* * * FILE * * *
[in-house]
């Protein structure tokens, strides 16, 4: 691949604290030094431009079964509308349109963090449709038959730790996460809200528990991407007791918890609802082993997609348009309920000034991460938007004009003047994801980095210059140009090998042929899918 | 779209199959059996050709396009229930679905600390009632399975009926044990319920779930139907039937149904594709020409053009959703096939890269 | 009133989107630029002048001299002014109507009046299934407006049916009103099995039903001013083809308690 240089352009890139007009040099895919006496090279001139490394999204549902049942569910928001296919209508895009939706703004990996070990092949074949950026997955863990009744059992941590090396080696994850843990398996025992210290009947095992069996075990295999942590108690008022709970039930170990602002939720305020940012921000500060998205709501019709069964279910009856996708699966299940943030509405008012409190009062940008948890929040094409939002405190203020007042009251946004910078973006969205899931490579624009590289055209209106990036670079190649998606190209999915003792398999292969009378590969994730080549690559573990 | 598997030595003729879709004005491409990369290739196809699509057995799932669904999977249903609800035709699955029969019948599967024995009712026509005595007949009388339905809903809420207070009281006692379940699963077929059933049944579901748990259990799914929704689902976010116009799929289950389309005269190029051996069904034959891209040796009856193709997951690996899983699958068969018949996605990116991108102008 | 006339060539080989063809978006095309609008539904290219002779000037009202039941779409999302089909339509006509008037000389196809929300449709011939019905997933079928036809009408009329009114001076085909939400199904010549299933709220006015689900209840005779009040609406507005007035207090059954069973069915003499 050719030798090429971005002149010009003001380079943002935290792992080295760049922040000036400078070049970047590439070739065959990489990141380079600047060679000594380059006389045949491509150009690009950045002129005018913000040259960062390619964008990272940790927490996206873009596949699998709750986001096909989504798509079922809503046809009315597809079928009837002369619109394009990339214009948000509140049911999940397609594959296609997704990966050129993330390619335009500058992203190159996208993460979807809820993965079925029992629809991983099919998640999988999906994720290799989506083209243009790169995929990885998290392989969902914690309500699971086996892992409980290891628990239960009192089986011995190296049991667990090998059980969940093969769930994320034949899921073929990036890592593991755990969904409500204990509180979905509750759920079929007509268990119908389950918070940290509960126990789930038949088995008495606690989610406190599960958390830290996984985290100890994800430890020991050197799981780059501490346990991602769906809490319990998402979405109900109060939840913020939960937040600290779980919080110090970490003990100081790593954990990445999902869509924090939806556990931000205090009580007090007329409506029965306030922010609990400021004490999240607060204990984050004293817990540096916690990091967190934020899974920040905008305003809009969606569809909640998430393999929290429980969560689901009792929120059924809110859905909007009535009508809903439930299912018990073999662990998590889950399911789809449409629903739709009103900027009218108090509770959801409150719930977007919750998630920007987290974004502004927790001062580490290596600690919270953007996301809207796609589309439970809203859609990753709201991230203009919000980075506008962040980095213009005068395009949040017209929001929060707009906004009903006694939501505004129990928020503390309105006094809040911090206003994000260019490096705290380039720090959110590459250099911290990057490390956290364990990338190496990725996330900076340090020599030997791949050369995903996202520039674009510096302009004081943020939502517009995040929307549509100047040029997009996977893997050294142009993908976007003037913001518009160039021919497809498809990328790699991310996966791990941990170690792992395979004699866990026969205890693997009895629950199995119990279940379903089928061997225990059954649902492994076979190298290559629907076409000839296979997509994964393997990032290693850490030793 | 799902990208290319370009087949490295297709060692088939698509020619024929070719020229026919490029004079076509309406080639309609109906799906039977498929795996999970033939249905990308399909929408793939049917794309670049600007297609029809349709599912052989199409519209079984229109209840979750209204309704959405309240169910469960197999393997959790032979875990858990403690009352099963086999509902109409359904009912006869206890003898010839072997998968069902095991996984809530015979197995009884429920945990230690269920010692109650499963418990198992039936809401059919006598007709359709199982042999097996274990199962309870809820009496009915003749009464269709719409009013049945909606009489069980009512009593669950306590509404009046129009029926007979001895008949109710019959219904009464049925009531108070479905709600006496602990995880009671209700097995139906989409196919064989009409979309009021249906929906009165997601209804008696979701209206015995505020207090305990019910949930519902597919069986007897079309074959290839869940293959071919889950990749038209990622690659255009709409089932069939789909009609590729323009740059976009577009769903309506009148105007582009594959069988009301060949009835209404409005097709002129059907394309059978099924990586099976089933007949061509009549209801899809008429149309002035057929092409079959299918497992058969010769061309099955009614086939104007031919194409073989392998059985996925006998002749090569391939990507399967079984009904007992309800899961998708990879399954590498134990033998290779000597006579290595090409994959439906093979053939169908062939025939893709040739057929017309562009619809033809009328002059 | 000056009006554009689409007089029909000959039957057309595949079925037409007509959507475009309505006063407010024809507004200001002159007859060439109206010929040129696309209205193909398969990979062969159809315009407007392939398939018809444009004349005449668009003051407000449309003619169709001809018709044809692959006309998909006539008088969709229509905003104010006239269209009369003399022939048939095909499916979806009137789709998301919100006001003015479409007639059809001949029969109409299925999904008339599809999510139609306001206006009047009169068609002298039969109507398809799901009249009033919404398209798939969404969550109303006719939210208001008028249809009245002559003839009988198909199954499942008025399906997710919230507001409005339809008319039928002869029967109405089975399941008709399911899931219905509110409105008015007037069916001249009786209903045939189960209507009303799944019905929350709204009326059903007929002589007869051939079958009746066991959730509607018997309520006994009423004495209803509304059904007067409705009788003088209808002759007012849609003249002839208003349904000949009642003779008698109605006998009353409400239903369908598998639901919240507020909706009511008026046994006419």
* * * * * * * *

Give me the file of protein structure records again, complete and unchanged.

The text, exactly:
[in-house]
């Protein structure tokens, strides 16, 4: 691949604290030094431009079964509308349109963090449709038959730790996460809200528990991407007791918890609802082993997609348009309920000034991460938007004009003047994801980095210059140009090998042929899918 | 779209199959059996050709396009229930679905600390009632399975009926044990319920779930139907039937149904594709020409053009959703096939890269 | 009133989107630029002048001299002014109507009046299934407006049916009103099995039903001013083809308690 240089352009890139007009040099895919006496090279001139490394999204549902049942569910928001296919209508895009939706703004990996070990092949074949950026997955863990009744059992941590090396080696994850843990398996025992210290009947095992069996075990295999942590108690008022709970039930170990602002939720305020940012921000500060998205709501019709069964279910009856996708699966299940943030509405008012409190009062940008948890929040094409939002405190203020007042009251946004910078973006969205899931490579624009590289055209209106990036670079190649998606190209999915003792398999292969009378590969994730080549690559573990 | 598997030595003729879709004005491409990369290739196809699509057995799932669904999977249903609800035709699955029969019948599967024995009712026509005595007949009388339905809903809420207070009281006692379940699963077929059933049944579901748990259990799914929704689902976010116009799929289950389309005269190029051996069904034959891209040796009856193709997951690996899983699958068969018949996605990116991108102008 | 006339060539080989063809978006095309609008539904290219002779000037009202039941779409999302089909339509006509008037000389196809929300449709011939019905997933079928036809009408009329009114001076085909939400199904010549299933709220006015689900209840005779009040609406507005007035207090059954069973069915003499 050719030798090429971005002149010009003001380079943002935290792992080295760049922040000036400078070049970047590439070739065959990489990141380079600047060679000594380059006389045949491509150009690009950045002129005018913000040259960062390619964008990272940790927490996206873009596949699998709750986001096909989504798509079922809503046809009315597809079928009837002369619109394009990339214009948000509140049911999940397609594959296609997704990966050129993330390619335009500058992203190159996208993460979807809820993965079925029992629809991983099919998640999988999906994720290799989506083209243009790169995929990885998290392989969902914690309500699971086996892992409980290891628990239960009192089986011995190296049991667990090998059980969940093969769930994320034949899921073929990036890592593991755990969904409500204990509180979905509750759920079929007509268990119908389950918070940290509960126990789930038949088995008495606690989610406190599960958390830290996984985290100890994800430890020991050197799981780059501490346990991602769906809490319990998402979405109900109060939840913020939960937040600290779980919080110090970490003990100081790593954990990445999902869509924090939806556990931000205090009580007090007329409506029965306030922010609990400021004490999240607060204990984050004293817990540096916690990091967190934020899974920040905008305003809009969606569809909640998430393999929290429980969560689901009792929120059924809110859905909007009535009508809903439930299912018990073999662990998590889950399911789809449409629903739709009103900027009218108090509770959801409150719930977007919750998630920007987290974004502004927790001062580490290596600690919270953007996301809207796609589309439970809203859609990753709201991230203009919000980075506008962040980095213009005068395009949040017209929001929060707009906004009903006694939501505004129990928020503390309105006094809040911090206003994000260019490096705290380039720090959110590459250099911290990057490390956290364990990338190496990725996330900076340090020599030997791949050369995903996202520039674009510096302009004081943020939502517009995040929307549509100047040029997009996977893997050294142009993908976007003037913001518009160039021919497809498809990328790699991310996966791990941990170690792992395979004699866990026969205890693997009895629950199995119990279940379903089928061997225990059954649902492994076979190298290559629907076409000839296979997509994964393997990032290693850490030793 | 799902990208290319370009087949490295297709060692088939698509020619024929070719020229026919490029004079076509309406080639309609109906799906039977498929795996999970033939249905990308399909929408793939049917794309670049600007297609029809349709599912052989199409519209079984229109209840979750209204309704959405309240169910469960197999393997959790032979875990858990403690009352099963086999509902109409359904009912006869206890003898010839072997998968069902095991996984809530015979197995009884429920945990230690269920010692109650499963418990198992039936809401059919006598007709359709199982042999097996274990199962309870809820009496009915003749009464269709719409009013049945909606009489069980009512009593669950306590509404009046129009029926007979001895008949109710019959219904009464049925009531108070479905709600006496602990995880009671209700097995139906989409196919064989009409979309009021249906929906009165997601209804008696979701209206015995505020207090305990019910949930519902597919069986007897079309074959290839869940293959071919889950990749038209990622690659255009709409089932069939789909009609590729323009740059976009577009769903309506009148105007582009594959069988009301060949009835209404409005097709002129059907394309059978099924990586099976089933007949061509009549209801899809008429149309002035057929092409079959299918497992058969010769061309099955009614086939104007031919194409073989392998059985996925006998002749090569391939990507399967079984009904007992309800899961998708990879399954590498134990033998290779000597006579290595090409994959439906093979053939169908062939025939893709040739057929017309562009619809033809009328002059 | 000056009006554009689409007089029909000959039957057309595949079925037409007509959507475009309505006063407010024809507004200001002159007859060439109206010929040129696309209205193909398969990979062969159809315009407007392939398939018809444009004349005449668009003051407000449309003619169709001809018709044809692959006309998909006539008088969709229509905003104010006239269209009369003399022939048939095909499916979806009137789709998301919100006001003015479409007639059809001949029969109409299925999904008339599809999510139609306001206006009047009169068609002298039969109507398809799901009249009033919404398209798939969404969550109303006719939210208001008028249809009245002559003839009988198909199954499942008025399906997710919230507001409005339809008319039928002869029967109405089975399941008709399911899931219905509110409105008015007037069916001249009786209903045939189960209507009303799944019905929350709204009326059903007929002589007869051939079958009746066991959730509607018997309520006994009423004495209803509304059904007067409705009788003088209808002759007012849609003249002839208003349904000949009642003779008698109605006998009353409400239903369908598998639901919240507020909706009511008026046994006419």